Iraq is a distinct Middle East and North Africa underperformer in terms of power and utilities network and infrastructure, which is underpinned by significant energy, water and telecommunications infrastructure gaps largely attributable to severe damage stemming from years of conflict. As a result, Iraq is largely reliant on natural gas, electricity and refined fuel imports from other countries, which increases the potential of shortages and costs. The November 2019 connection of Iran and Iraq's electricity grid will improve the quality of electricity for Iraqi consumers, but it will come at an increased cost that will drive up the cost of electricity for businesses. Recent power outages have been blamed on Iran suspending imports due to unpaid bills (according to reports from July 2021).
Water shortages are also acute, as the available water resources continue to dwindle and most of Iraq's water comes from the Tigris and Euphrates rivers. Water flowing from these rivers to Iraq has drastically decreased as Iran and Turkey have built dams that divert these rivers' natural flows. Southern Iraq has been experiencing severe water shortages throughout 2019 as a result, and most agricultural sector activity has been suspended.
A series of power projects is expected to drive value creation in Iraq's energy and utilities sector in the short term, while high-valued water projects in the planning phase offer long-term upside. The full potential for project activity in Iraq's energy and utilities space will however remain constrained for the foreseeable future by security concerns, government mismanagement and a difficult financing environment.
A 2015-2020 electricity plan laid out the government's intention to focus on improving existing infrastructure, such as increasing productivity at power plants by transforming open cycle generators to closed cycle generators and rural electrification programmes to connect more of the population to the grid. In addition, it was seeking to address some of the more fundamental issues facing the subsector, such as improving technical skill levels of employees through training courses. It was also planning for renewables, with USD200mn allocated in the 2013 budget to get projects off the ground - targeting an initial 50MW of renewable capacity. Within three years, the government was targeting 400MW. Eventually, it was hoped that renewables would account for 2% of total electricity generation by 2020 (a new target of 5% has been set for 2030).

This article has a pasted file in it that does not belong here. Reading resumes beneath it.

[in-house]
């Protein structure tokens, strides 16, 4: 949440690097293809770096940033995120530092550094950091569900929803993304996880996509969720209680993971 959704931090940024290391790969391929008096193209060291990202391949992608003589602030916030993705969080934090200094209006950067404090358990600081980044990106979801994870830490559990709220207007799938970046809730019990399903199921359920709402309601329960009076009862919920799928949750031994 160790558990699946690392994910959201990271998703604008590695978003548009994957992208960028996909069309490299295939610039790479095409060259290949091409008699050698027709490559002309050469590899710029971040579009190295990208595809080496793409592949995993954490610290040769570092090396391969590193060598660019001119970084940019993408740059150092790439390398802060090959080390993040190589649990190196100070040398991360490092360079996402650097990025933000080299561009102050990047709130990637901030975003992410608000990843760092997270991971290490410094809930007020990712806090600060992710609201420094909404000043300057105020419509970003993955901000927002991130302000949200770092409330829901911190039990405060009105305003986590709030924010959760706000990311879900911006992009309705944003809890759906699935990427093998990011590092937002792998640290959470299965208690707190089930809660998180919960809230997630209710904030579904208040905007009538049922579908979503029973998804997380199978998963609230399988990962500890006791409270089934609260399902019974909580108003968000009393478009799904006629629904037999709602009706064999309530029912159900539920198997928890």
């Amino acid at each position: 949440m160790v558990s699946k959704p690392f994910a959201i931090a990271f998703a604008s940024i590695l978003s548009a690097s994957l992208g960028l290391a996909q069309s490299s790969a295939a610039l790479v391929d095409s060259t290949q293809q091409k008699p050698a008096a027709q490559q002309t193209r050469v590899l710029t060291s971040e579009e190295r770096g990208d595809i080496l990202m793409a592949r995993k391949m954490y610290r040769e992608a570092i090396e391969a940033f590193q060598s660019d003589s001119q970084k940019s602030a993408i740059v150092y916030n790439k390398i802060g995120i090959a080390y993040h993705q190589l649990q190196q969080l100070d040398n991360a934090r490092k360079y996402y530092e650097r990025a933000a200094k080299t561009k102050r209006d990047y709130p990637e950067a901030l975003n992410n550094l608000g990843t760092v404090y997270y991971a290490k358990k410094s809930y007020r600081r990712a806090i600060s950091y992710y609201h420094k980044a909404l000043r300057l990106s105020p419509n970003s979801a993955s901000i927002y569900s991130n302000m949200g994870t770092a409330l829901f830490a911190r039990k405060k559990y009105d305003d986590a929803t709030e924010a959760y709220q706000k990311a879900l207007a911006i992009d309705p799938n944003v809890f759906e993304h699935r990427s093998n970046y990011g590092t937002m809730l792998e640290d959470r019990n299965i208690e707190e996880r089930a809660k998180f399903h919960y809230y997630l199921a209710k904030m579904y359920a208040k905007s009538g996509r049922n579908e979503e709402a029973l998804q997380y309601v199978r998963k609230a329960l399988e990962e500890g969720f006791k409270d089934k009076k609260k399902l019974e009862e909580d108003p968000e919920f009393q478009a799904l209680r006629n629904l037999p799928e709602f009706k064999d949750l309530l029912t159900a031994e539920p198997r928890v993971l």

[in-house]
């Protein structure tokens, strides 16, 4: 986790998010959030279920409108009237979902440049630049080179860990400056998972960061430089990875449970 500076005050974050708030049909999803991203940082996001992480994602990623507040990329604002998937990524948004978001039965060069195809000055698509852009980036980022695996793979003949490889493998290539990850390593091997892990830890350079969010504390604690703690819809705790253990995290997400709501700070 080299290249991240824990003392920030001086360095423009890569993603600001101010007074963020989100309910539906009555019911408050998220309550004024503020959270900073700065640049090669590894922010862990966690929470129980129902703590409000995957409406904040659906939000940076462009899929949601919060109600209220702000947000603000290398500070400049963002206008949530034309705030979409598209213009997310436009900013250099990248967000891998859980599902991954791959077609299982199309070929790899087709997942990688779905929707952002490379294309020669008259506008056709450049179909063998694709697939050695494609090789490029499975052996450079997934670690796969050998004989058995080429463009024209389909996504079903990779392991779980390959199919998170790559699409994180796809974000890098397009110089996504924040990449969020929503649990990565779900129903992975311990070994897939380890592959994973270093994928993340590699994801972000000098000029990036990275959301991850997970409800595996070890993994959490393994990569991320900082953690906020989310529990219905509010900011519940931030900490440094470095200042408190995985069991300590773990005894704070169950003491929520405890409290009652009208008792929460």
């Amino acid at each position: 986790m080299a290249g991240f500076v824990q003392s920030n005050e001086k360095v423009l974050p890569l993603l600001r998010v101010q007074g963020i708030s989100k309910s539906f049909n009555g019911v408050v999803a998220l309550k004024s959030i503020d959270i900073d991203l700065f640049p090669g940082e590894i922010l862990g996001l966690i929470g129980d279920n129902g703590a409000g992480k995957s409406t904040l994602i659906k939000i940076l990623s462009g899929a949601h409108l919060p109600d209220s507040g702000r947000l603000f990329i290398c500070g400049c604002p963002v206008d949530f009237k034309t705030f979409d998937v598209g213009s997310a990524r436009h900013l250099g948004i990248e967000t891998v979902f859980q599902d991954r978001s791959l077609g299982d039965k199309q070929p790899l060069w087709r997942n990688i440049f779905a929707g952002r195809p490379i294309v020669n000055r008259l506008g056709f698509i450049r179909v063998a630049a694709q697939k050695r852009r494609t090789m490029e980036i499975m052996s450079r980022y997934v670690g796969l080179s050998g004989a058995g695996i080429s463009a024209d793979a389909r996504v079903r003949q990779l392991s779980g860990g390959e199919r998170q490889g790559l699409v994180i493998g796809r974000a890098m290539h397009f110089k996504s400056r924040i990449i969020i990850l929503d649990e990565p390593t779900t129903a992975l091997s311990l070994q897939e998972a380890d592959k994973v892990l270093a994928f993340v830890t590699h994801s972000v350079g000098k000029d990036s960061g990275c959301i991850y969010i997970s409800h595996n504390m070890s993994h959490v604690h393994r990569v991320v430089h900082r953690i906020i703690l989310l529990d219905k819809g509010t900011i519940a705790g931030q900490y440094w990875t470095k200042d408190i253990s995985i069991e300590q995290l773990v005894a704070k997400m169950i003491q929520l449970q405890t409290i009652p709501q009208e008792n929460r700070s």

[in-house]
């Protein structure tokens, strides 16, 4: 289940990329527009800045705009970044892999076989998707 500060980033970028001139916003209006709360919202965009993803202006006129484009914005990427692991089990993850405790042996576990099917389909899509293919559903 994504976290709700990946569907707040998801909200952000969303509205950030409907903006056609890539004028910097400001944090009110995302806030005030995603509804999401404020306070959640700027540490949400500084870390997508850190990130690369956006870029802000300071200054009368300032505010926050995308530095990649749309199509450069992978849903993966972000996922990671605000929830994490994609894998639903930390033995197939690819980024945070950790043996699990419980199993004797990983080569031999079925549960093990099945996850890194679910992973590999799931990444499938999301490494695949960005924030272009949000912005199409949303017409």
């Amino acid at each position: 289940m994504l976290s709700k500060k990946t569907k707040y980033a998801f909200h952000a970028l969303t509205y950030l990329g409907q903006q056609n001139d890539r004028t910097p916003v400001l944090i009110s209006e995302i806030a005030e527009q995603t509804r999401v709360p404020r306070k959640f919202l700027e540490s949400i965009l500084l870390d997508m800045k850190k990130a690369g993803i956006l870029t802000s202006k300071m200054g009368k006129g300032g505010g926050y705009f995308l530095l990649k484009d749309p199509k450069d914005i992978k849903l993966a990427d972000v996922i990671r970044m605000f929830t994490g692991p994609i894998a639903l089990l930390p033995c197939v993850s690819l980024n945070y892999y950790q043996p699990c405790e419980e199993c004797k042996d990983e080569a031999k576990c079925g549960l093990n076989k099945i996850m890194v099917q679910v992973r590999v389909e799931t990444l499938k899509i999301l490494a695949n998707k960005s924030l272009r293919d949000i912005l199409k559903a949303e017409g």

All the above plans and strategies were virtually paralysed by the security situation over 2015 and 2017, as well as falling oil prices severely denting government revenues and, therefore, its ability to finance projects. Positively, the battle with IS has ended and oil prices are expected to see modest gains over coming years. While this has freed up government resources to support rejuvenated investment, we do not expect current public spending levels to be maintained in the medium term.
Foreign Participation In Power Infrastructure
The pressure to rebuild the country’s damaged power infrastructure is acute, as installed power capacity remains well short of peak demand. Nearly two decades of war, unrest and underinvestment, most recently caused by the activities of IS, has resulted in Iraq’s power infrastructure being unfit to meet demand. In a report released in April 2019, the International Energy Agency estimated that Iraq’s total available power generation capacity stood at 17GW in 2018, well below peak demand of 27GW. This shortfall resulted in widespread blackouts in the summer of 2018, crippling economic activity and leading to social unrest.
This highlights the large-scale investment required to boost the country’s power capacity, which is already under way, with more than 20GW of capacity logged in our KPD as either under construction or in the pre-construction phases. As a result, opportunities for investment in Iraq’s power infrastructure are plentiful, particularly in the gas-fired sector. Iraq's gas power potential is considerable, as the country is a major producer of the fuel, but much of it is currently wasted through flaring and is therefore prime to be captured for use in power generation. Our KPD shows that 80% of new power plant projects in the pipeline are gas-fired, offering investment opportunities for companies such as GE and Siemens, which specialise in the provision of gas-fired power equipment.